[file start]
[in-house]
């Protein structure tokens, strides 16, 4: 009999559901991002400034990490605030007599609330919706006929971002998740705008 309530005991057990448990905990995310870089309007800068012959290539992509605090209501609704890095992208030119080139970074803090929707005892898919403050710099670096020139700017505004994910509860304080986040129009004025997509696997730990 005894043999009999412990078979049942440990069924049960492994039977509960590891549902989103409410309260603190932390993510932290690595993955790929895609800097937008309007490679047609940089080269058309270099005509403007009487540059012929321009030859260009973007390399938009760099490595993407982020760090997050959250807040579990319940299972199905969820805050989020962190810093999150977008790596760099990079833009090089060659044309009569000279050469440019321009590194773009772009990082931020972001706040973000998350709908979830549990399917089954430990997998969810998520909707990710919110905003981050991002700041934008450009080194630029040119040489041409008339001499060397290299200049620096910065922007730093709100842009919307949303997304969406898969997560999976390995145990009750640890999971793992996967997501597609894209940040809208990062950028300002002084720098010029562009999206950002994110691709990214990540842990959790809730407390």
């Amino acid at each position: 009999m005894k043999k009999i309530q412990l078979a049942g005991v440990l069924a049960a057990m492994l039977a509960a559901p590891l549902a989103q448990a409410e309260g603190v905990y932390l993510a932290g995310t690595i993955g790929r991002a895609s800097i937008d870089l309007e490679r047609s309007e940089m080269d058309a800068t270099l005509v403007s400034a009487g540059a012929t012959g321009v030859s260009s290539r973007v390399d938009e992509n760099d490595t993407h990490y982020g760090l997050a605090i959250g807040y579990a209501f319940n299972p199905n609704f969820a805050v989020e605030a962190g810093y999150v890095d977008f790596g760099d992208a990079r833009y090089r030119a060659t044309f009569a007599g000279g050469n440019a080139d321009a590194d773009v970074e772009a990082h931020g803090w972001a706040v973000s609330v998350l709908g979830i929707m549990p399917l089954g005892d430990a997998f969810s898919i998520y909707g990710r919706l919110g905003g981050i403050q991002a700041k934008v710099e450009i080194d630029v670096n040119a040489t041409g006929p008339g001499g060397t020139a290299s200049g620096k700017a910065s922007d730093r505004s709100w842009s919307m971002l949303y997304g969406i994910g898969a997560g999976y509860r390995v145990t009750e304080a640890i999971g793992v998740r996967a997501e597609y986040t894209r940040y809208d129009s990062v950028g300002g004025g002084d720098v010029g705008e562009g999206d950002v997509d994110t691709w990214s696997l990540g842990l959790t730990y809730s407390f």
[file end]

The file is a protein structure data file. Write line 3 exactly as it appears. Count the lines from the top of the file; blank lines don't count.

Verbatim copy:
């Amino acid at each position: 009999m005894k043999k009999i309530q412990l078979a049942g005991v440990l069924a049960a057990m492994l039977a509960a559901p590891l549902a989103q448990a409410e309260g603190v905990y932390l993510a932290g995310t690595i993955g790929r991002a895609s800097i937008d870089l309007e490679r047609s309007e940089m080269d058309a800068t270099l005509v403007s400034a009487g540059a012929t012959g321009v030859s260009s290539r973007v390399d938009e992509n760099d490595t993407h990490y982020g760090l997050a605090i959250g807040y579990a209501f319940n299972p199905n609704f969820a805050v989020e605030a962190g810093y999150v890095d977008f790596g760099d992208a990079r833009y090089r030119a060659t044309f009569a007599g000279g050469n440019a080139d321009a590194d773009v970074e772009a990082h931020g803090w972001a706040v973000s609330v998350l709908g979830i929707m549990p399917l089954g005892d430990a997998f969810s898919i998520y909707g990710r919706l919110g905003g981050i403050q991002a700041k934008v710099e450009i080194d630029v670096n040119a040489t041409g006929p008339g001499g060397t020139a290299s200049g620096k700017a910065s922007d730093r505004s709100w842009s919307m971002l949303y997304g969406i994910g898969a997560g999976y509860r390995v145990t009750e304080a640890i999971g793992v998740r996967a997501e597609y986040t894209r940040y809208d129009s990062v950028g300002g004025g002084d720098v010029g705008e562009g999206d950002v997509d994110t691709w990214s696997l990540g842990l959790t730990y809730s407390f």